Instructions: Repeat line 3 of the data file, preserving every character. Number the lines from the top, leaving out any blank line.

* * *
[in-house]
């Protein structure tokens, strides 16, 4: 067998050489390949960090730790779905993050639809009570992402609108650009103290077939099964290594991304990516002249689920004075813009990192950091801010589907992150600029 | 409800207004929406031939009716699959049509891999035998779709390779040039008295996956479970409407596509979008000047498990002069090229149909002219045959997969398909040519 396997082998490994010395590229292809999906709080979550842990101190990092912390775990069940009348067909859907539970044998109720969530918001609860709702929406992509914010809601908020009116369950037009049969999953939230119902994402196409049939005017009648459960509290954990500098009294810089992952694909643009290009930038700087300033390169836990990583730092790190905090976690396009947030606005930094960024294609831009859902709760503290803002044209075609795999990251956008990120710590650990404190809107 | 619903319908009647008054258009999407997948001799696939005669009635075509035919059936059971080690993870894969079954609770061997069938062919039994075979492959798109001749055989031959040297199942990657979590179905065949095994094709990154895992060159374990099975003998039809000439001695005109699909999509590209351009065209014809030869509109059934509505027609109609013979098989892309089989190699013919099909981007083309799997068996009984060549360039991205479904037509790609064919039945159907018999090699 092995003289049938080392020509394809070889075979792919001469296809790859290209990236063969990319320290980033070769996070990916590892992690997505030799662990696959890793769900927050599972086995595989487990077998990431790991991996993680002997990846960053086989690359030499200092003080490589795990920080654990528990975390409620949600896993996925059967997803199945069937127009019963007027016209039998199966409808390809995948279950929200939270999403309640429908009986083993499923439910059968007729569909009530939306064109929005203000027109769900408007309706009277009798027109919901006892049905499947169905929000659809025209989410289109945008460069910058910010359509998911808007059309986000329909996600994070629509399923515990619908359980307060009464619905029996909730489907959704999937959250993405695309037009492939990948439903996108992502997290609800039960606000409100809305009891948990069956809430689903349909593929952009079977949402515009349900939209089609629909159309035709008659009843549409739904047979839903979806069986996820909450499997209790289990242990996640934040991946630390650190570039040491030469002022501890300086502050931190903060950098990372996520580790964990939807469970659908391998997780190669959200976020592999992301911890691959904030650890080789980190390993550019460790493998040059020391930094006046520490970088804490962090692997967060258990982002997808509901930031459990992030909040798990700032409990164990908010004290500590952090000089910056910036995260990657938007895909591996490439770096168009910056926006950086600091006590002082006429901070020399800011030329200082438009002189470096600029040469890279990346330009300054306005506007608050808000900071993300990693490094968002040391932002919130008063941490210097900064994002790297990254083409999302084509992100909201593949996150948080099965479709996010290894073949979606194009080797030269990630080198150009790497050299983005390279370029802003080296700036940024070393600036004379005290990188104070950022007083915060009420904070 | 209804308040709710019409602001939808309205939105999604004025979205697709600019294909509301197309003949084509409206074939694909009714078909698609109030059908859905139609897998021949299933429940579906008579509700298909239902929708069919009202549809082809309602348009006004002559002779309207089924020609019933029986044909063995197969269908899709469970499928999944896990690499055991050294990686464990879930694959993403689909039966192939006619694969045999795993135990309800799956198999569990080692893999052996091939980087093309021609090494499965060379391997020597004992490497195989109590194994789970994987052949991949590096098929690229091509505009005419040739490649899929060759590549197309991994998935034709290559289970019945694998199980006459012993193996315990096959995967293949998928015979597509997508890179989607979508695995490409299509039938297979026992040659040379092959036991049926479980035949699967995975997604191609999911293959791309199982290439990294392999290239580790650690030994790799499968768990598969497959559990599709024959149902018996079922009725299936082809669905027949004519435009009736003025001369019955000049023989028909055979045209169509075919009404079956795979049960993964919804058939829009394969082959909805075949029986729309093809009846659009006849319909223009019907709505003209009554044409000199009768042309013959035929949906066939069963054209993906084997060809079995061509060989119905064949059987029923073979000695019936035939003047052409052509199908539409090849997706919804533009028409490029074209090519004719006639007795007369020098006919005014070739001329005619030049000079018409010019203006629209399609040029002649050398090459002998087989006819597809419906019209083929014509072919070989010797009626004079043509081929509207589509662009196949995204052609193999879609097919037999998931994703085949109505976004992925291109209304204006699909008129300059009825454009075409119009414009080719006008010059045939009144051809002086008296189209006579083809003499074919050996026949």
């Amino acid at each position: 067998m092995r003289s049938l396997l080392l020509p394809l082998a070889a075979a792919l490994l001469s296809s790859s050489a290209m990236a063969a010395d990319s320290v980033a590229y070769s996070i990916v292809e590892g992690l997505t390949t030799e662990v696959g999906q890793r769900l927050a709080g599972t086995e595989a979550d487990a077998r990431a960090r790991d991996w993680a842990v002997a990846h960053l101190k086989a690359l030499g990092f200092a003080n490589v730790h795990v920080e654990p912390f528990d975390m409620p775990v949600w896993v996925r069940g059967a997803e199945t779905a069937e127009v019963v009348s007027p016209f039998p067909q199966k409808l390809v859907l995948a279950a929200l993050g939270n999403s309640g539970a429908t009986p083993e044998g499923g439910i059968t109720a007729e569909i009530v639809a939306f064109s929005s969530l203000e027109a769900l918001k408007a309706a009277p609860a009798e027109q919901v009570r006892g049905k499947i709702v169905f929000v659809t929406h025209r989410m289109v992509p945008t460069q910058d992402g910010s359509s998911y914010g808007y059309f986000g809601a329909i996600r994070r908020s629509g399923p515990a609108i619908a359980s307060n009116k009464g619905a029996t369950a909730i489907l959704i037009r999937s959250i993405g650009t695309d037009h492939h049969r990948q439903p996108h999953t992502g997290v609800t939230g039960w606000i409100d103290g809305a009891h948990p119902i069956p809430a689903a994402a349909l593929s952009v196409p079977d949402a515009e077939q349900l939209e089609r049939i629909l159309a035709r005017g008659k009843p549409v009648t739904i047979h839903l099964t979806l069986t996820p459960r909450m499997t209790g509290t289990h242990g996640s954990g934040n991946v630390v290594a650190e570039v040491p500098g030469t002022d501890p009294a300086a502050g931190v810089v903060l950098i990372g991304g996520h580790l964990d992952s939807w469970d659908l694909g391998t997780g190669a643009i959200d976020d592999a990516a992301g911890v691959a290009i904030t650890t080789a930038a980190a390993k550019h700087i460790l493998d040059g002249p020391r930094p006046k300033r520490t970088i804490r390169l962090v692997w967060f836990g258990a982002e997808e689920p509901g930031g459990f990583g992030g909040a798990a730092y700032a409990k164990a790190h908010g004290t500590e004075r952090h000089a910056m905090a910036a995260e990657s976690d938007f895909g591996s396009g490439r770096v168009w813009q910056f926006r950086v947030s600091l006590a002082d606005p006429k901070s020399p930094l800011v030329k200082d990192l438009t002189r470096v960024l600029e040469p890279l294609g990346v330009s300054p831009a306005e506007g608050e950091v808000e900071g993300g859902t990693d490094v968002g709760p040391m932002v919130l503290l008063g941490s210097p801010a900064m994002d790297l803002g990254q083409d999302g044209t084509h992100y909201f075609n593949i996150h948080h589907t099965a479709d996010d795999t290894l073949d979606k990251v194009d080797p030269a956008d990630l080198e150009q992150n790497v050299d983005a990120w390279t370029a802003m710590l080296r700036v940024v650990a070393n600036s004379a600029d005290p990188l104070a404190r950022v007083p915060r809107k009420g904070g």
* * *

């Amino acid at each position: 067998m092995r003289s049938l396997l080392l020509p394809l082998a070889a075979a792919l490994l001469s296809s790859s050489a290209m990236a063969a010395d990319s320290v980033a590229y070769s996070i990916v292809e590892g992690l997505t390949t030799e662990v696959g999906q890793r769900l927050a709080g599972t086995e595989a979550d487990a077998r990431a960090r790991d991996w993680a842990v002997a990846h960053l101190k086989a690359l030499g990092f200092a003080n490589v730790h795990v920080e654990p912390f528990d975390m409620p775990v949600w896993v996925r069940g059967a997803e199945t779905a069937e127009v019963v009348s007027p016209f039998p067909q199966k409808l390809v859907l995948a279950a929200l993050g939270n999403s309640g539970a429908t009986p083993e044998g499923g439910i059968t109720a007729e569909i009530v639809a939306f064109s929005s969530l203000e027109a769900l918001k408007a309706a009277p609860a009798e027109q919901v009570r006892g049905k499947i709702v169905f929000v659809t929406h025209r989410m289109v992509p945008t460069q910058d992402g910010s359509s998911y914010g808007y059309f986000g809601a329909i996600r994070r908020s629509g399923p515990a609108i619908a359980s307060n009116k009464g619905a029996t369950a909730i489907l959704i037009r999937s959250i993405g650009t695309d037009h492939h049969r990948q439903p996108h999953t992502g997290v609800t939230g039960w606000i409100d103290g809305a009891h948990p119902i069956p809430a689903a994402a349909l593929s952009v196409p079977d949402a515009e077939q349900l939209e089609r049939i629909l159309a035709r005017g008659k009843p549409v009648t739904i047979h839903l099964t979806l069986t996820p459960r909450m499997t209790g509290t289990h242990g996640s954990g934040n991946v630390v290594a650190e570039v040491p500098g030469t002022d501890p009294a300086a502050g931190v810089v903060l950098i990372g991304g996520h580790l964990d992952s939807w469970d659908l694909g391998t997780g190669a643009i959200d976020d592999a990516a992301g911890v691959a290009i904030t650890t080789a930038a980190a390993k550019h700087i460790l493998d040059g002249p020391r930094p006046k300033r520490t970088i804490r390169l962090v692997w967060f836990g258990a982002e997808e689920p509901g930031g459990f990583g992030g909040a798990a730092y700032a409990k164990a790190h908010g004290t500590e004075r952090h000089a910056m905090a910036a995260e990657s976690d938007f895909g591996s396009g490439r770096v168009w813009q910056f926006r950086v947030s600091l006590a002082d606005p006429k901070s020399p930094l800011v030329k200082d990192l438009t002189r470096v960024l600029e040469p890279l294609g990346v330009s300054p831009a306005e506007g608050e950091v808000e900071g993300g859902t990693d490094v968002g709760p040391m932002v919130l503290l008063g941490s210097p801010a900064m994002d790297l803002g990254q083409d999302g044209t084509h992100y909201f075609n593949i996150h948080h589907t099965a479709d996010d795999t290894l073949d979606k990251v194009d080797p030269a956008d990630l080198e150009q992150n790497v050299d983005a990120w390279t370029a802003m710590l080296r700036v940024v650990a070393n600036s004379a600029d005290p990188l104070a404190r950022v007083p915060r809107k009420g904070g």